The Philippine Overseas Employment (POEA) has directed all licensed recruitment agencies in the country to look after the health conditions of their deployed workers to China’s special administrative regions (SARs) Hong Kong and Macao, amid the threat of coronavirus disease 2019 (Covid-19).
“Prior to deployment, PRAs (Philippine Recruitment Agencies) shall provide advice to OFWs bound for the aforecited job sites to strictly follow the health protocols and precautionary health measures thereat,” the agency said in Memorandum Circular No. 04 signed by POEA Administrator Bernard Olalia issued on Thursday.
As for the monitoring of the deployed OFWs, the POEA directed PRAs “to strictly monitor the condition/s of their deployed OFWs and should establish accessible lines of communication for reports on emergency cases. As such, a monitoring system should be generated by each deploying PRA to take into consideration the seriousness of the disease and the OFW’s immediate need for medical assistance.”
“Cases of symptomatic or infected OFWs should be reported by the PRA within three days to the respective authorities in Philippine Overseas Labor Office (POLO), Philippine Embassy or Consular Office of jurisdiction for prompt medical attention, copy furnished the Philippine Overseas Employment (POEA),” the order added.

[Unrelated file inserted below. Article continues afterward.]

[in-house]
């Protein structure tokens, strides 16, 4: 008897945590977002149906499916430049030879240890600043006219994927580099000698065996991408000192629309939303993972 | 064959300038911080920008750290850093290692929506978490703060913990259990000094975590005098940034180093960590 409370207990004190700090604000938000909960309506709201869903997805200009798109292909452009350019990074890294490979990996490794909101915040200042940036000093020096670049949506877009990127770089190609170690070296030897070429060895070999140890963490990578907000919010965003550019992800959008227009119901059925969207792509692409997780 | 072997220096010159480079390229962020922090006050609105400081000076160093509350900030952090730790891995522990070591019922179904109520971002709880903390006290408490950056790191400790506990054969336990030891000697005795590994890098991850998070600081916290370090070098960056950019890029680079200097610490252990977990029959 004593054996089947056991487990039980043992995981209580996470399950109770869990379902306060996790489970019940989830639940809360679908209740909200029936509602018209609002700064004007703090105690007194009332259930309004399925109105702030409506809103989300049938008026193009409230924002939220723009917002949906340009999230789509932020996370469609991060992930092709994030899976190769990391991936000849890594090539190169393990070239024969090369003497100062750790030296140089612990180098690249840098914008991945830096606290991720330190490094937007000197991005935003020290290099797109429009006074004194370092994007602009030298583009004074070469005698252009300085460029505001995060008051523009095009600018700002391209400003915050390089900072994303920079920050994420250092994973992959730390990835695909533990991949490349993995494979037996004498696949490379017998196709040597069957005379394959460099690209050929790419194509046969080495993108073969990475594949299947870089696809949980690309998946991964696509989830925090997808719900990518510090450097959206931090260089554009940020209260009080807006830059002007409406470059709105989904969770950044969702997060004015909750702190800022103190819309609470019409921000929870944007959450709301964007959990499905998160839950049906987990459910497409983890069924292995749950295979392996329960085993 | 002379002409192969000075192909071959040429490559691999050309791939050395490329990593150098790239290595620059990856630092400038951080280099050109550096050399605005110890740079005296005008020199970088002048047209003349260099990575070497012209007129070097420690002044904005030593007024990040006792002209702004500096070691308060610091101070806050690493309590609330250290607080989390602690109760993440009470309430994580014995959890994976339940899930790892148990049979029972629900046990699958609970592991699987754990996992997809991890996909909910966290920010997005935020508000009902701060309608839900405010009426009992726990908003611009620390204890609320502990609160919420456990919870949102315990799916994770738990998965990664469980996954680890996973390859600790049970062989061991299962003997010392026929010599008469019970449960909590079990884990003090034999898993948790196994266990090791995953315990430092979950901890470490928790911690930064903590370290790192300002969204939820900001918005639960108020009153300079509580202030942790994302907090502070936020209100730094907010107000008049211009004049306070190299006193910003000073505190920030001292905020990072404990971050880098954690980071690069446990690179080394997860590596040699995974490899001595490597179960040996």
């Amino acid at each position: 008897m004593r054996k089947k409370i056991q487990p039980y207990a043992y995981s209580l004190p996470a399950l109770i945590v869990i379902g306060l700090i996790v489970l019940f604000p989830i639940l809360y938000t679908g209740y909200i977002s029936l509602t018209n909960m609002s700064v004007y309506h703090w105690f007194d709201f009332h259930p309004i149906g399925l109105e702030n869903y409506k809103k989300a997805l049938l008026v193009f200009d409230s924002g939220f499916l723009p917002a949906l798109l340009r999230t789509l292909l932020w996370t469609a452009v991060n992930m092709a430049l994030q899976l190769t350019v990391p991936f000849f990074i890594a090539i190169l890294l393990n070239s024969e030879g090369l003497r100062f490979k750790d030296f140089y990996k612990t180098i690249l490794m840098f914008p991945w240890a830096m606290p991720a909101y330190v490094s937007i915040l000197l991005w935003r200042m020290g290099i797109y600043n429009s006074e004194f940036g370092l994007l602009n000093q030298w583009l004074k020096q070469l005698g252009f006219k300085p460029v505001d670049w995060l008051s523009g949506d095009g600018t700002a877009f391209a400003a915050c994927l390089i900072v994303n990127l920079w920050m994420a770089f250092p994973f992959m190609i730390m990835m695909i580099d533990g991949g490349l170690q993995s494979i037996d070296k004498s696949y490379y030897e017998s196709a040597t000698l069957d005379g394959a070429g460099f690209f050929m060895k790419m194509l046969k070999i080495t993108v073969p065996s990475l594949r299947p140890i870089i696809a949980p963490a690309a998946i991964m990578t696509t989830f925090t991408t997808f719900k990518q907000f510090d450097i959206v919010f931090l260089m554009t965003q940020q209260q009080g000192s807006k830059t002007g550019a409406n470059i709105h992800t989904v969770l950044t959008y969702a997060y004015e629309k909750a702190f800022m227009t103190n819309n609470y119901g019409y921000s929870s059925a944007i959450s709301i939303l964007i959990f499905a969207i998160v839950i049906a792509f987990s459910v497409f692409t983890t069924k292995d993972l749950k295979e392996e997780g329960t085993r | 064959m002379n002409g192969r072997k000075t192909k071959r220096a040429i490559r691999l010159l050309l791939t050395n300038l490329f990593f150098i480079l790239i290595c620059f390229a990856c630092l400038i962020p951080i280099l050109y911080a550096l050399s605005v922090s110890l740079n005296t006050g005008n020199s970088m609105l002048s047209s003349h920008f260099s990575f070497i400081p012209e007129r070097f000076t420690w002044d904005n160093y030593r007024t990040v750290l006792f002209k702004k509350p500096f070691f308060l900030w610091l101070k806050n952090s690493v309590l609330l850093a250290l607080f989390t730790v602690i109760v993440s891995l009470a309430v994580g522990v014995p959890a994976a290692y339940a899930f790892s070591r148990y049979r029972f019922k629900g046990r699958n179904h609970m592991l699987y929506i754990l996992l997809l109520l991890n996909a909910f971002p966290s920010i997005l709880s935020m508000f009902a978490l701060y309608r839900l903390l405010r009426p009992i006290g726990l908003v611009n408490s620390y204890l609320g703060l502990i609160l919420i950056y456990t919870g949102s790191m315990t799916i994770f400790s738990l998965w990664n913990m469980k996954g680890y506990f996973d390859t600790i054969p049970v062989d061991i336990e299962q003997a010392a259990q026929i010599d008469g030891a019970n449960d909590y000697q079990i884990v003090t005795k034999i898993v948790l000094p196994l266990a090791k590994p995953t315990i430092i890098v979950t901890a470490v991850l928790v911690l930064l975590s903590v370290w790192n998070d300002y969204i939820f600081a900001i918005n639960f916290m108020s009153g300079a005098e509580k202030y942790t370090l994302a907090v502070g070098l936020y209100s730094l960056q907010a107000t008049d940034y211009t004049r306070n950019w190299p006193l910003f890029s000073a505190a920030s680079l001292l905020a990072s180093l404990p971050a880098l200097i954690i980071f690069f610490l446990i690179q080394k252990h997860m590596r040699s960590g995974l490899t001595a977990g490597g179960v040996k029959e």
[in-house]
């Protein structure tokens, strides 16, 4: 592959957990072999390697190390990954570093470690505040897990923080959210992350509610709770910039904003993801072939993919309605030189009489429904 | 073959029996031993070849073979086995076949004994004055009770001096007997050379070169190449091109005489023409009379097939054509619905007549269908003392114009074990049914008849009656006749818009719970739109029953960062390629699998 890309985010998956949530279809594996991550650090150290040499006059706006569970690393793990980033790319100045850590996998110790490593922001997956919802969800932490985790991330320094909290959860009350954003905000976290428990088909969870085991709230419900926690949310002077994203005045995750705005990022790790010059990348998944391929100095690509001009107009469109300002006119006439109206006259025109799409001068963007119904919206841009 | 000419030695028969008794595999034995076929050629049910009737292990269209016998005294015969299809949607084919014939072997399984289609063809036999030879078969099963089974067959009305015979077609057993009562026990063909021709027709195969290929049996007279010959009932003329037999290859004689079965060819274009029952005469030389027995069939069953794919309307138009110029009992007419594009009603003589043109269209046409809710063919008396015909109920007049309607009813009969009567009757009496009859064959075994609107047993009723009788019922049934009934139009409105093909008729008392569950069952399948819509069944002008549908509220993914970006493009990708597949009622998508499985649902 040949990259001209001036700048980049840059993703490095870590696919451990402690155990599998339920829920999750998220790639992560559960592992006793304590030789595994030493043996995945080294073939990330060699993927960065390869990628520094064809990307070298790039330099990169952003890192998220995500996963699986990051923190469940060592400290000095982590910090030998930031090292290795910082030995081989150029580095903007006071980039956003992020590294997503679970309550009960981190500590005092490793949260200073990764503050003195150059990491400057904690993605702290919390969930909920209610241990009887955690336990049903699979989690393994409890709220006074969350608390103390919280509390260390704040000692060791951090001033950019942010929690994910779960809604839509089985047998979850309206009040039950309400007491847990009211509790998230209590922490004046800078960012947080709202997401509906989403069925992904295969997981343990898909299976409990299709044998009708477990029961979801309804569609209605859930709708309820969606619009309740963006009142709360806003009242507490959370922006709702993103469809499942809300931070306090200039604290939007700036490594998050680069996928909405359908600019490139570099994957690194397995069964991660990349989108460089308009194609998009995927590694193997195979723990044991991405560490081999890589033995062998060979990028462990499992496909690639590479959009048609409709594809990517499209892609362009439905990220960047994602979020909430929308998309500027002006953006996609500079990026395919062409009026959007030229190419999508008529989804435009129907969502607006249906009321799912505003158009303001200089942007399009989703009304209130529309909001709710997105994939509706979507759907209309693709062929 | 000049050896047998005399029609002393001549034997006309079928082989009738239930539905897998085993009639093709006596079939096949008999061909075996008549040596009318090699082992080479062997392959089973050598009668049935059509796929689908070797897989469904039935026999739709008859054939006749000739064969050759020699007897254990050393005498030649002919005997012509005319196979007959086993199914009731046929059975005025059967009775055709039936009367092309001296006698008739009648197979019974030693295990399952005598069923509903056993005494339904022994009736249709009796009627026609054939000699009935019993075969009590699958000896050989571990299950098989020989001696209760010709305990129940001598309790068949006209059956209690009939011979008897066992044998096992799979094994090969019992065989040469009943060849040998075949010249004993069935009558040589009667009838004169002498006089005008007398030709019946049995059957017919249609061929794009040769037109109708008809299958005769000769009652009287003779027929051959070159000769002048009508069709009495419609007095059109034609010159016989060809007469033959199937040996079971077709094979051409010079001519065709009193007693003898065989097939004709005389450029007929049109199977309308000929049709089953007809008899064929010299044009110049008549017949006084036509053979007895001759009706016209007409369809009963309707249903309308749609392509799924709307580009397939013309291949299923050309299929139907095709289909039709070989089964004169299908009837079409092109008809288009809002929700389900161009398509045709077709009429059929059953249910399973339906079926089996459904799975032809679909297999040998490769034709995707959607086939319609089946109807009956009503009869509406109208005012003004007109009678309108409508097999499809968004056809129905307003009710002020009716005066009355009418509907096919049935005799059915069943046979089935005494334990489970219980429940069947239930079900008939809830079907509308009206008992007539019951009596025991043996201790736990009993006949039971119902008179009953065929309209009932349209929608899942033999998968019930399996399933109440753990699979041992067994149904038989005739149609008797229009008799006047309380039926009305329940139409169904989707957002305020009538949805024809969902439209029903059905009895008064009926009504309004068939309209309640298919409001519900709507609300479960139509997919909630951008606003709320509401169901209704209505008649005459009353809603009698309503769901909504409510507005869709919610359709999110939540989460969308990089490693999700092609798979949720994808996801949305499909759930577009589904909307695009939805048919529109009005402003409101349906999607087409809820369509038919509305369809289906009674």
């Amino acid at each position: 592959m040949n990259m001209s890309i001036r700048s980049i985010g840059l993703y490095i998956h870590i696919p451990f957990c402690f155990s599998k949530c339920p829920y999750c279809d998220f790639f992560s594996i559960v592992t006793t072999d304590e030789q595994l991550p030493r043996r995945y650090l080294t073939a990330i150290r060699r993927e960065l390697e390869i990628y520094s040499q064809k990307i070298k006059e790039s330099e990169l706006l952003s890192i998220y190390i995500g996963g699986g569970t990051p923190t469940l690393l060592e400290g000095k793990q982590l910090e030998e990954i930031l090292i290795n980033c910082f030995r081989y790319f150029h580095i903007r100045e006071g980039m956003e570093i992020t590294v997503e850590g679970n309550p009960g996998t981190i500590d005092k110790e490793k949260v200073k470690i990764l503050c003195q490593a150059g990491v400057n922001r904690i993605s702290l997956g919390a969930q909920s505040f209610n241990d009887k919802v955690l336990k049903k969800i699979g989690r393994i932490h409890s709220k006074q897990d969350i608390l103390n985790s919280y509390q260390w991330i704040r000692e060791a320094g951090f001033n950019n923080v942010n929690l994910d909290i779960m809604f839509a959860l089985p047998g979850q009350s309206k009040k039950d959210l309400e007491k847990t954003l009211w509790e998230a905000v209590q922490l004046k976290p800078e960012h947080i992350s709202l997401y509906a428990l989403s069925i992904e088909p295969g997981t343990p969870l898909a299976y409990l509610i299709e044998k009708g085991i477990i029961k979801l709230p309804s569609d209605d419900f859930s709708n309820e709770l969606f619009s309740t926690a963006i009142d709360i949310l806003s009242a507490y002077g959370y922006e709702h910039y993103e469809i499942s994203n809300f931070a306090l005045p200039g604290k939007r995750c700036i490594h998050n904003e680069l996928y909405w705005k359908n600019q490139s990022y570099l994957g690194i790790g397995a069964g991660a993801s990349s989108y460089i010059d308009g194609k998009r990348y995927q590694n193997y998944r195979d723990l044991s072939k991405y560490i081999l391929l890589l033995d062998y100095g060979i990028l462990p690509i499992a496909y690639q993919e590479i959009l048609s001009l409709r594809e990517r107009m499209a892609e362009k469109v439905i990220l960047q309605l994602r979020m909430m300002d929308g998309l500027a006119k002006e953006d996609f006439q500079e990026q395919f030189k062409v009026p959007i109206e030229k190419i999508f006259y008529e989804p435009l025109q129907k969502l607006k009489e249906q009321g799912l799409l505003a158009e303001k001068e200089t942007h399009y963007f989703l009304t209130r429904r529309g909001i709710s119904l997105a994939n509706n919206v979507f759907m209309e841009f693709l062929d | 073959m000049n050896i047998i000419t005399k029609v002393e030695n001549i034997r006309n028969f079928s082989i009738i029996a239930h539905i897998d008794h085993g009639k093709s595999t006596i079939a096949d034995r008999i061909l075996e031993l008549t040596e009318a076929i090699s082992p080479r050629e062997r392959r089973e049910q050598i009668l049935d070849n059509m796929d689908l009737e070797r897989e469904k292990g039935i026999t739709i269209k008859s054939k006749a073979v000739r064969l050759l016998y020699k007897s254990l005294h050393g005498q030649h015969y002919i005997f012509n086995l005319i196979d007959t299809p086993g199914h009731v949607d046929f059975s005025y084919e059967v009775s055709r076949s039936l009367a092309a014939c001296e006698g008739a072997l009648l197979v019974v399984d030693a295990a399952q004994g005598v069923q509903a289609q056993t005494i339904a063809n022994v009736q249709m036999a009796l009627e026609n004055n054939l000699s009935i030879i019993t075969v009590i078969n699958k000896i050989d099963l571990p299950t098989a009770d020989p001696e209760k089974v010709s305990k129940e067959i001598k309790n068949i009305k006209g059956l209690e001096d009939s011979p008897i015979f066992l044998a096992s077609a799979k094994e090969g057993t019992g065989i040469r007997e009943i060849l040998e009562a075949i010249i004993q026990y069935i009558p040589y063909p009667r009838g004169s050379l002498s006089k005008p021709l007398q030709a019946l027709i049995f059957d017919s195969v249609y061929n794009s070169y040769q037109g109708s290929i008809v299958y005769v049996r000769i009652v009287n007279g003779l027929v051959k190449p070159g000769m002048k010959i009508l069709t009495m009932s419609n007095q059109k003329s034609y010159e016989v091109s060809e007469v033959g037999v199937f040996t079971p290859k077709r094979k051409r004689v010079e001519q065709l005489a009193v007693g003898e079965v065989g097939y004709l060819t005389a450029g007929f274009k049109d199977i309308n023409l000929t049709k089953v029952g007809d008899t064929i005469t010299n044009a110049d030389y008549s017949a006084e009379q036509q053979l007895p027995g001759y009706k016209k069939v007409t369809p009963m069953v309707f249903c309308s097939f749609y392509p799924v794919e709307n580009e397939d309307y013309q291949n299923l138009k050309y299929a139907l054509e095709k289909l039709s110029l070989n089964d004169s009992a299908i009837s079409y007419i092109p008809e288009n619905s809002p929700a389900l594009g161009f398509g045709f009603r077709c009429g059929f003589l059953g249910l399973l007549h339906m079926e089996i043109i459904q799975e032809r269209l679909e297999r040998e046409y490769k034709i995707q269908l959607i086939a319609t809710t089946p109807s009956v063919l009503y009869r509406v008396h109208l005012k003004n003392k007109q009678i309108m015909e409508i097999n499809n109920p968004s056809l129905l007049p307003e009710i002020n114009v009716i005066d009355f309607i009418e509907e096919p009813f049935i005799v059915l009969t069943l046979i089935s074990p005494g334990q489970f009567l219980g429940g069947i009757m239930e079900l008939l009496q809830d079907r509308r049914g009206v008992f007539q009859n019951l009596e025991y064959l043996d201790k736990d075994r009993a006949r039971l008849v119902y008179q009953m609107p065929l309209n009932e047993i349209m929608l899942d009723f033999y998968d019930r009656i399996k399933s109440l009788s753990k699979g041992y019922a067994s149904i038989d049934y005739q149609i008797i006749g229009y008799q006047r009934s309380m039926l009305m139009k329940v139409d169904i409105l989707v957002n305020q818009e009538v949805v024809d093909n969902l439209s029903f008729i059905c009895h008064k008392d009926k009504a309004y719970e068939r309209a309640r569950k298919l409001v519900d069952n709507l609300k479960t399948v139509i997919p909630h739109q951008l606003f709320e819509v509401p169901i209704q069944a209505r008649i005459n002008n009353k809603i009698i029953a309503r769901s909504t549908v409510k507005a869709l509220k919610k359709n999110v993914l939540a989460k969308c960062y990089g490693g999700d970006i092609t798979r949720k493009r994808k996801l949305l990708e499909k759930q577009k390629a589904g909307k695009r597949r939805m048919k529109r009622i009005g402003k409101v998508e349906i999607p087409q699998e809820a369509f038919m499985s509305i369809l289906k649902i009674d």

Companies that will fail to comply with the memorandum will face appropriate sanctions.
“PRAs in violation of this Memorandum shall be held liable for violation of reportorial requirements under the POEA Rules and Regulations Governing the Recruitment and Employment of Land-based Overseas Filipino Workers of 2016 as well as appropriate corresponding disciplinary action,” it added.
On February 18, the Inter-agency Task Force on the Management of Emerging Infectious Diseases (IATF-EID) has allowed the travel of OFWs to Hong Kong and Macao, several days after imposing a travel ban.
However, Filipino workers are required to sign a declaration signifying their knowledge and understanding of the risks involved in the current developments caused by Covid-19. (PNA)